On the contrary, MDR1 G2677 T and ERCC1 N118 N genetic polymorphisms examined in the study appeared to influence the median PFS of patients with metastatic or recurrent cervical cancer. Patients with GT in the site of the MDR1 G2677 T polymorphism demonstrated longer intervals without disease progression (mPFS: 8.6 months) than patients with GG at the same site (mPFS: 5.1 months), who in turn had longer PFS than patients with TT at the same site (mPFS: 2.9 months, p = 0.027) (Fig. 3). In addition, patients with TT in the site of the ERCC1 N118 N polymorphism lived longer without disease progression (mPFS: 8.8 months) than patients with CC at the same site (mPFS: 5.2 months) and patients with CT at the same site (mPFS: 3.9 months, p = 0.006) (Fig. 4). Finally, PFS was not affected significantly by the genetic polymorphisms MDR1 C3435T (p = 0.654) or ERCC1 C8092A (p = 0.543). Moreover, the ERCC1 N118 N polymorphism still was a strong predictor of disease progression (p = 0.007) after multivariate analysis.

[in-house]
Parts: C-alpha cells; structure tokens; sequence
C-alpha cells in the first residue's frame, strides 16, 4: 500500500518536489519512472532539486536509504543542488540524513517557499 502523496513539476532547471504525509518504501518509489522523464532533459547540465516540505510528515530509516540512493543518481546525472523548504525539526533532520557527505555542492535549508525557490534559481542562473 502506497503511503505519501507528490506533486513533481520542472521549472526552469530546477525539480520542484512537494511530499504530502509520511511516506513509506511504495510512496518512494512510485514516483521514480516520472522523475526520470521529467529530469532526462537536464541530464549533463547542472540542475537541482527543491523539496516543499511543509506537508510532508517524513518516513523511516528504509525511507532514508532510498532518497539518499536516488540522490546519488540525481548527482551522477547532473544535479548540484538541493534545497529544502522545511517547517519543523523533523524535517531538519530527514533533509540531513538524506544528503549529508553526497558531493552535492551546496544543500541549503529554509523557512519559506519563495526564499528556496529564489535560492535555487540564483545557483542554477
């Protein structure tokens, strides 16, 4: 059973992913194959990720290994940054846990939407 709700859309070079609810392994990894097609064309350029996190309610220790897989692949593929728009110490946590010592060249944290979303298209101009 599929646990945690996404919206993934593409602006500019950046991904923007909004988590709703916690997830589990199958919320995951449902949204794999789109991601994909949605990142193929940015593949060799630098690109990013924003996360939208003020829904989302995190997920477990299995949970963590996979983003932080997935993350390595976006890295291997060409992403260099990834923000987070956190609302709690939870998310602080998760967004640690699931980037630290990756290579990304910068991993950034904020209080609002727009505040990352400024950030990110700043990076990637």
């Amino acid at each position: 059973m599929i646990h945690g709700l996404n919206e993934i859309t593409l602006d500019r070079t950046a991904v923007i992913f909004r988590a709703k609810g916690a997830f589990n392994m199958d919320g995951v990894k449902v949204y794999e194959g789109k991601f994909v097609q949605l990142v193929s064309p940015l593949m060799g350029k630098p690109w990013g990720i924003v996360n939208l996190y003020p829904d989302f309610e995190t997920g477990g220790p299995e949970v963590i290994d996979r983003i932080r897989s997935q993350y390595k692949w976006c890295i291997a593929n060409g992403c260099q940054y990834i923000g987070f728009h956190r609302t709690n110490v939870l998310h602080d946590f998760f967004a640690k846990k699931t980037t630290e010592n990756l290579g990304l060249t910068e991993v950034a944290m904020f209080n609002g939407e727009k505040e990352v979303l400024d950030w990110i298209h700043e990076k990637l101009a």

Metastatic or recurrent cancer of the uterine cervix remains a major cause of death for women. These patients are mainly treated with palliative chemotherapy and their prognosis remains extremely poor. Therefore, recognizing resistance or susceptibility to the current standard cisplatin and paclitaxel based treatment may improve patient outcomes and direct selected patients to other new possible options such as immunotherapy or targeted agents. Back in 2000, Britten et al. described a statistically significant (p < 0.011) association between high ERCC1 mRNA levels and cisplatin resistance in human cervical cancer cell lines. Thereafter, several studies tested ERCC1 as a possible marker of resistance in cervical cancer . High ERCC1 expression was a poor prognostic factor and was correlated with poor disease-free survival (DFS) (p = 0.021) and OS (p = 0.005) in 88 locally advanced cervical cancer (LACC) patients who received cisplatin monotherapy as reported by Zwenger et al. . Similarly, class III-β tubulin did not demonstrate a significant association with response, nor prognosis in a series of 98 LACC patients subjected to concurrent chemoradiotherapy . Accordingly, in a larger Canadian study including 264 LACC patients undergoing curative chemoradiation, ERCC1 expression was positively correlated with PFS (HR 2.33 [1.05–5.18], P = .038) and OS (HR 3.13 [1.27–7.71], P = .013), but was not an independent prognostic factor . Interestingly enough, the same group showed that ERCC1 expression was significantly correlated with both OS (p = 0.002) and DFS (p = 0.010) among 186 patients undergoing radical radiotherapy alone . Worse DFS was also documented among 25 patients with FIGO IB – IIB cervical cancer who underwent either concurrent chemoradiotherapy with cisplatin or cisplatin-based chemotherapy and demonstrated high ERCC1 protein expression (P = 0.002) . Similar results have been reported also in the neoadjuvant setting among 43 stage IIB patients receiving etoposide and cisplatin. Park et al. showed that ERCC1 remained an independent negative predictive factor for response (p = 0.021) to cisplatin containing treatment . Contradictory results have been also published by Muallem et al. in 112 LACC patients treated with cisplatin-based chemo-radiotherapy showing that high levels of ERCC1 expression correlated with favorable outcomes of patients .